The Hard Winter
When we mention that Keller Crafted Meats only works with humane ranchers, listeners often fixate on the idea of ranchers. They conjure up images of the Wild West, the open range, and teams of cowboys driving massive herds of cattle across the plains. But the ranching of today is dramatically different from that mythic vision. One event, in particular, was the catalyst for this change of practices. Keller Crafted Meats will explore the Hard Winter of 1886-87 and how it influenced how we raise cattle today.
After the American Civil War, settlers from around the world poured into the West in the hope of making a living for themselves in the immense landscape. Along rail lines, towns sprung up, while others retreated into the mountains and hills in search of gold and silver. Many turned to agriculture, competing with the environment and the weather to raise whatever crops they could. By the most famous of all these western endeavors was open range cattle ranching. This period of time saw the proliferation of new breeds of cattle, and of course, the iconic cowboy.
The massive size of the untamed American west made it uniquely suited to this peculiar practice. Ranchers could drive hundreds, even thousands of cattle across the plains and mountains, stopping in prairies and meadows to fatten their cattle. Once properly fed, the cowboys would then drive these animals thousands of miles to the stockyards of Chicago.
The Cold Settles In
This system was successful for several decades, and more than one person became cattle magnates, earning their fortunes. Along with their profits, their herds expanded every year. But this trend came to a screeching halt in 1886. That year, unique weather and environmental patterns would put an end to open range ranching. That summer was hot and dry, ruining the lush prairie grasses that the cattle needed to grow fat. It also fried the hay that ranchers were storing for their herd. The dry season extended into fall, foretelling the onset of a long, harsh winter.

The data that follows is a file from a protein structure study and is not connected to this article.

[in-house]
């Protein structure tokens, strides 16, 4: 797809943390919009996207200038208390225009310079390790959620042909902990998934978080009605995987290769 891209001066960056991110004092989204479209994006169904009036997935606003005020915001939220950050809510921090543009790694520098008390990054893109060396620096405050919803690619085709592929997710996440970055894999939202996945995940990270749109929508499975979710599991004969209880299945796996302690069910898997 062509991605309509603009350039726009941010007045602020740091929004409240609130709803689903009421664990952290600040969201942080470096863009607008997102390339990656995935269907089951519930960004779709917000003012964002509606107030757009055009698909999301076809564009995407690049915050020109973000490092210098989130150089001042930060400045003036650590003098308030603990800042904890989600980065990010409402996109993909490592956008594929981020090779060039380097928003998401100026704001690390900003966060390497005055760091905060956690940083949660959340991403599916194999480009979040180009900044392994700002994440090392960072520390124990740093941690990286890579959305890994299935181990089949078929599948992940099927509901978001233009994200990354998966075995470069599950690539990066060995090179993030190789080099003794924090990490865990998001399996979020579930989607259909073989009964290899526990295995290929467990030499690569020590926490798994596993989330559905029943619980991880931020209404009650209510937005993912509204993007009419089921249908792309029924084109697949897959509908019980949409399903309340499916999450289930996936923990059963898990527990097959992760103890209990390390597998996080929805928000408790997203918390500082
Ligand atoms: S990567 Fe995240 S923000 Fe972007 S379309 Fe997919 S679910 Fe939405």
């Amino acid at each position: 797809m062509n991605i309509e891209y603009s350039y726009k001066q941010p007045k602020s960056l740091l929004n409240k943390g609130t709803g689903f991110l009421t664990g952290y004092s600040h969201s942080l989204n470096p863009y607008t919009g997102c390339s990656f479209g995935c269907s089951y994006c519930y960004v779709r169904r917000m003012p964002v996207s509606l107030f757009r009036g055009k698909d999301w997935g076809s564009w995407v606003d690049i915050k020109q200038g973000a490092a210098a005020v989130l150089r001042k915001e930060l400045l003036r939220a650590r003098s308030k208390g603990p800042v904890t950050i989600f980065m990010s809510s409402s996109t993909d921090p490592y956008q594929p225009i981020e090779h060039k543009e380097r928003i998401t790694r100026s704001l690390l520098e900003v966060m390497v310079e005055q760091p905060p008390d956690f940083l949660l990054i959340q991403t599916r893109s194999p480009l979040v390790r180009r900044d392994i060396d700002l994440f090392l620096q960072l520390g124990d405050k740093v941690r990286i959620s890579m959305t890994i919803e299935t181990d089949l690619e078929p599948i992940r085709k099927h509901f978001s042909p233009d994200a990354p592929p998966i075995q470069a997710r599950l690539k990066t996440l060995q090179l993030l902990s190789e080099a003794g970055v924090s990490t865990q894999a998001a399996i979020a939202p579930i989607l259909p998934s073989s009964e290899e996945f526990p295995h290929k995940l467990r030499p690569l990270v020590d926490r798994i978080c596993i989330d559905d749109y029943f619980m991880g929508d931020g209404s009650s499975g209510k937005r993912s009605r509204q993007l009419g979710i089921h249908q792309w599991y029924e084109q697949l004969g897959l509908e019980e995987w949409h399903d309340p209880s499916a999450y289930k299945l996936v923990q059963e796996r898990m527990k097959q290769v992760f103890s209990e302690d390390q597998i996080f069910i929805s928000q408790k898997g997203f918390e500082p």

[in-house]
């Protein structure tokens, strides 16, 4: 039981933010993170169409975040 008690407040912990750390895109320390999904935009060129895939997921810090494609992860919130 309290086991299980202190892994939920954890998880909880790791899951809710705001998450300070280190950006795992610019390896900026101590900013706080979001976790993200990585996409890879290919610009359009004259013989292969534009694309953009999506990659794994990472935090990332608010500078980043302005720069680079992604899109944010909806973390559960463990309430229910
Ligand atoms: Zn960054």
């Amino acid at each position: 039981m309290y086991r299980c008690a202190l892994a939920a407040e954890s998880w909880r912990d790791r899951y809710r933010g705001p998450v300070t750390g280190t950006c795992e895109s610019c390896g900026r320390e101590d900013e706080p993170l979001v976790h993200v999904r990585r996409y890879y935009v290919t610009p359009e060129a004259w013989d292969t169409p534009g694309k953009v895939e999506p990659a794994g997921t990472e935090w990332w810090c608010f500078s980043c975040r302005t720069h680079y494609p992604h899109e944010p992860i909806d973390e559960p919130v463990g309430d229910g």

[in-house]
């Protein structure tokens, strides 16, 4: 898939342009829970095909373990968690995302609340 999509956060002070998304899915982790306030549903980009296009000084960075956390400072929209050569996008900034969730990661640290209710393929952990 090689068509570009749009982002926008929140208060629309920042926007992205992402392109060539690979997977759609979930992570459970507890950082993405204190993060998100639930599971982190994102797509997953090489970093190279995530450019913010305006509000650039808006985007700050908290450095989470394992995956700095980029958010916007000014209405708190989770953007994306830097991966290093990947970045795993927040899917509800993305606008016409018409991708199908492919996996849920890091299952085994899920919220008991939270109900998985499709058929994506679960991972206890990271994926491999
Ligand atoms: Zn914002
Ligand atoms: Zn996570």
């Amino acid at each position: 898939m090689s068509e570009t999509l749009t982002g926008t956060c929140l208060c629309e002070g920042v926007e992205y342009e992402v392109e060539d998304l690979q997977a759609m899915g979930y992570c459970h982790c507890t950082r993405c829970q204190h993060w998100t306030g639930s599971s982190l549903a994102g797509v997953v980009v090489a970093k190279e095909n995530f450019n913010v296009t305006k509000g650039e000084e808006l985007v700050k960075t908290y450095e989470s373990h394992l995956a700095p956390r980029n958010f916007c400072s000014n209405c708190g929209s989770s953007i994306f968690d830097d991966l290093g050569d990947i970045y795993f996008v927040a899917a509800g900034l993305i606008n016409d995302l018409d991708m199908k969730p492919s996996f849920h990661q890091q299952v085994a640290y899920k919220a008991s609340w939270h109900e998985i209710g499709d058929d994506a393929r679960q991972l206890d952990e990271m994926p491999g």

Throughout the winter, heavy snows fell. Making the problem worse, that January, a hot Chinook wind swept the plains, melting the top layer of the snow, and creating a sheet of hard packed ice. This kept the cattle from being able to scrape through the snow and get to the withered grass beneath. From starvation and freezing, cattle died off in the thousands, and their withered bodies littered the West. Without any stored grains and no way to keep them warm, ranchers and cowboys watched as their herds rapidly dwindled in front of their eyes.
The End Of The Open Range
As the snows melted, and the temperatures increased from 63 below zero to above freezing; spring brought about more than just the changing of the seasons. Ranchers knew that they could no longer trust the landscape itself to raise their cattle. After that winter, they would have to grow all of the food their cattle needed. Smaller herds would be kept within the confines of barbed wire enclosures. By the 1890s, the West was divided up and put behind barbed wire, no longer the wild landscape it once was.free-range spirit by working with ranchers who humanely raise their animals, using grass-fed finishing, and practices that do not harm or stress the animal. The result is a higher-quality meat product, that has been responsibly raised and processed. Order today and enjoy meat as it should be.